Daily Devotion 07 June 2021

Create a peaceful space to pause, and allow yourself to feel God’s presence alongside you, as near to you as your own breath. In following the reflection below, as a church we will draw closer to God and to one another as we grow in faith and deepen our sense of belonging to God.

John 15:5-8 ‘Abiding in Jesus’ Love’

5 I am the vine, you are the branches. Those who abide in me and I in them bear much fruit, because apart from me you can do nothing. 6 Whoever does not abide in me is thrown away like a branch and withers; such branches are gathered, thrown into the fire, and burned. 7 If you abide in me, and my words abide in you, ask for whatever you wish, and it will be done for you. 8 My Father is glorified by this, that you bear much fruit and become my disciples.

This image of us ‘abiding in Christ’ can make some Christians feel discouraged because in the experience of most of us – at least some of the time – faith can be a struggle as we seek out God, as we search for a deeper experience of the Risen Christ. This is where that little phrase Jesus added, “and I in them” becomes so important. Our efforts to work out our faith in daily living – to be ‘good branches’, if you like – come to nothing unless we grasp this truth.

This made me think of a book I read quite some time ago which had a great impact upon me: Vincent Donovan’s Christianity Rediscovered, in which he wrote of his experiences of mission among the Masai people: a fiercely independent semi-nomadic tribe living in 30,000 square miles of Tanzania, who had resisted change for thousands of years. Donovan became overwhelmed by discouragement and his own faith underwent a crisis as he began to doubt that Christianity was valid for the Masai and perhaps even for himself. He was searching for God but couldn’t find him. The more he tried, through prayer, study, and so on, the more difficult it became. Added to that, he couldn’t convince the Masai, so he felt he was failing in both spirituality and mission.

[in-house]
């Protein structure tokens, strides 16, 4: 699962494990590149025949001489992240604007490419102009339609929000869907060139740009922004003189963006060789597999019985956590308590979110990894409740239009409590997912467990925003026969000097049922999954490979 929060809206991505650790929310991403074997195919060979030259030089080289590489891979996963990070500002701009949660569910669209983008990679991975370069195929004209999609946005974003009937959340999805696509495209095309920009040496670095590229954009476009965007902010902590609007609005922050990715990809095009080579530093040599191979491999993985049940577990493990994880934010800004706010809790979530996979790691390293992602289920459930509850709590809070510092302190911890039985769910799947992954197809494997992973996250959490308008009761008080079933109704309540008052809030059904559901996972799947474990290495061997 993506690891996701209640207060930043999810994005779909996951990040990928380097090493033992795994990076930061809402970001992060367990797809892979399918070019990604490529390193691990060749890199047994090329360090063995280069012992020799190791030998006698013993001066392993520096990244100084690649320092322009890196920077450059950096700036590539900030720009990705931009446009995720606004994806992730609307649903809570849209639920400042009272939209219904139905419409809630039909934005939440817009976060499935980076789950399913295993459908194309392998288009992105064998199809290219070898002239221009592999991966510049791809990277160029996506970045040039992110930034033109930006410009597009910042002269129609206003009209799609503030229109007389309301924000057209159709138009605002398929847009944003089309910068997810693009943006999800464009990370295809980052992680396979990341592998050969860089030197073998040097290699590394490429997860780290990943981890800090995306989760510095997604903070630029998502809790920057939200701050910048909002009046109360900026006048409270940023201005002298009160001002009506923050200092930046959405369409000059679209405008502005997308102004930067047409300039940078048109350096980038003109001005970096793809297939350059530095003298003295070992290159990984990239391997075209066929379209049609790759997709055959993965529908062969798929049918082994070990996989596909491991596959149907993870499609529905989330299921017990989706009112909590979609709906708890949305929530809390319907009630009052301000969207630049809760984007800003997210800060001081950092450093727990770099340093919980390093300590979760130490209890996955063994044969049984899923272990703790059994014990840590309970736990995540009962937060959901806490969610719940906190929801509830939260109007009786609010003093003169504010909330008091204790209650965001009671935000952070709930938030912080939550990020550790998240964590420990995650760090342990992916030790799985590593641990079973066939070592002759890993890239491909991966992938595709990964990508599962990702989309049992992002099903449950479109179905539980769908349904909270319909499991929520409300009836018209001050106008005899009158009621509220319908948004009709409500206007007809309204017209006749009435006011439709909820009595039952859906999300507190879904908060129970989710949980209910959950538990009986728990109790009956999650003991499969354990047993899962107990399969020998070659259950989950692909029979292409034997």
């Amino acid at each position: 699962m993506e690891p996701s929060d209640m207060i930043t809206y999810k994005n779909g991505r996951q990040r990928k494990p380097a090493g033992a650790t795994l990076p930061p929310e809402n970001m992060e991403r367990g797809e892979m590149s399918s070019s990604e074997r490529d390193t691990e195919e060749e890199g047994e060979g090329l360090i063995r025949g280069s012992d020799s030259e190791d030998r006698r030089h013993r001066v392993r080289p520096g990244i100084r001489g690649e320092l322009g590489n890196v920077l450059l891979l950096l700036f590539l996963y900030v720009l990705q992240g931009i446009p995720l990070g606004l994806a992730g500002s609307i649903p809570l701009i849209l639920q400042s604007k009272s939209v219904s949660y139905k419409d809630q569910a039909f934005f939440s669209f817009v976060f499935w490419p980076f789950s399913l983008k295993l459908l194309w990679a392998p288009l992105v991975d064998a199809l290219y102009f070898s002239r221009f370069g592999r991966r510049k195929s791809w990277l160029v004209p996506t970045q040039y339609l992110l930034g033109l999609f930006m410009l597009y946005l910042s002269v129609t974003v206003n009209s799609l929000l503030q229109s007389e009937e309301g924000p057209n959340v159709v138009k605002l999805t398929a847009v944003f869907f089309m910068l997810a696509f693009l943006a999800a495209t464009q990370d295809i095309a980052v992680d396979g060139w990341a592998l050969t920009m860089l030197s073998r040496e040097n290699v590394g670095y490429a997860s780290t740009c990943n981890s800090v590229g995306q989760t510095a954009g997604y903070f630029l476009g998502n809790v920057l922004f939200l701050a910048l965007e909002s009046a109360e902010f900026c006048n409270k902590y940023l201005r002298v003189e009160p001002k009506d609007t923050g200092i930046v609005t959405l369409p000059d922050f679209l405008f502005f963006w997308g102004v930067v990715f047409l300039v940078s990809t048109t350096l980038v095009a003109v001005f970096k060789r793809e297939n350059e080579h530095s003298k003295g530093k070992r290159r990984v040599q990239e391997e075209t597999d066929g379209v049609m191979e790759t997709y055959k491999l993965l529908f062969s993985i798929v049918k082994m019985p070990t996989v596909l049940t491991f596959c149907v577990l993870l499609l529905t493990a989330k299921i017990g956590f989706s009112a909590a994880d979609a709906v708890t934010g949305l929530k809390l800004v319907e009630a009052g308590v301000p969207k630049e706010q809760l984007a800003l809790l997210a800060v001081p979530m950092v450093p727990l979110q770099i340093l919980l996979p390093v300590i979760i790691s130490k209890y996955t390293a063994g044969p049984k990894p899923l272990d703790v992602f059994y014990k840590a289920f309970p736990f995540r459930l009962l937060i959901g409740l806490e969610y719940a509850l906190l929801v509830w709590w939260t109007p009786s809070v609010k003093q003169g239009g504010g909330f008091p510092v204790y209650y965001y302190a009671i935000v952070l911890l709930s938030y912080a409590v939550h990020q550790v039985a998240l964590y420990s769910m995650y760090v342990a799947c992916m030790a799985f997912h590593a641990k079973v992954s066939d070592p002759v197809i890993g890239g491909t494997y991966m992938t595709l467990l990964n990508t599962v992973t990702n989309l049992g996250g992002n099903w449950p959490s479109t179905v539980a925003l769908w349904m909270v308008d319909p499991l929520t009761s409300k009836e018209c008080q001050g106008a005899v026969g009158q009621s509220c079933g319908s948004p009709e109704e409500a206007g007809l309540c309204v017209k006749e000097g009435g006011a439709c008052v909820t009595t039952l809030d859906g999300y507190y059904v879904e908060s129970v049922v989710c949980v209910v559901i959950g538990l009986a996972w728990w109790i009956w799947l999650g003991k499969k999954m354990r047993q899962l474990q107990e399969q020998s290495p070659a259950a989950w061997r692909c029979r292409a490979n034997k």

But his young Masai assistant rekindled his hope and belief. The man told Donovan that the way a person believes in Masai culture was not simply about ‘agreeing to’ certain bits of information or communication. He said to Donovan: “You have described faith to us as if we were like a lion searching for prey” (the prey being faith). He suggested that this seemed to be what Donovan had taught them about finding faith and finding God. He went on: “You told us of the High God, how we must search for him, even leave our land and our people to find him. But we have not done this. We have not left our land. We have not searched for him. He has searched for us. He has searched us out and found us. All the time we thought we are the lion. In the end, the lion is God.”

That’s such a perceptive thought – the lion – the one who does the searching and striving, is God. That’s what Donovan rediscovered – it is God who searches us out. He thus discovered that mission was not about ‘bringing the faith’ to pagan people but about God coming to men and women in their own experience. Spirituality is not about searching for God but of finding that God is already here, in every experience, searching us out. In the end, the lion is God.

Prayer:

Gracious God, when we become discouraged, remind us that nothing can separate us from your love. Teach us what it means to be united with our Saviour Jesus Christ, as branches to the true vine. But above all, help us to realise that, just as Christ died for us whilst we were yet sinners, you are always searching for us, and coming to us in love. Amen.

Reflection & Prayer © 2021 Barrie Tabraham.
Image freely available online.

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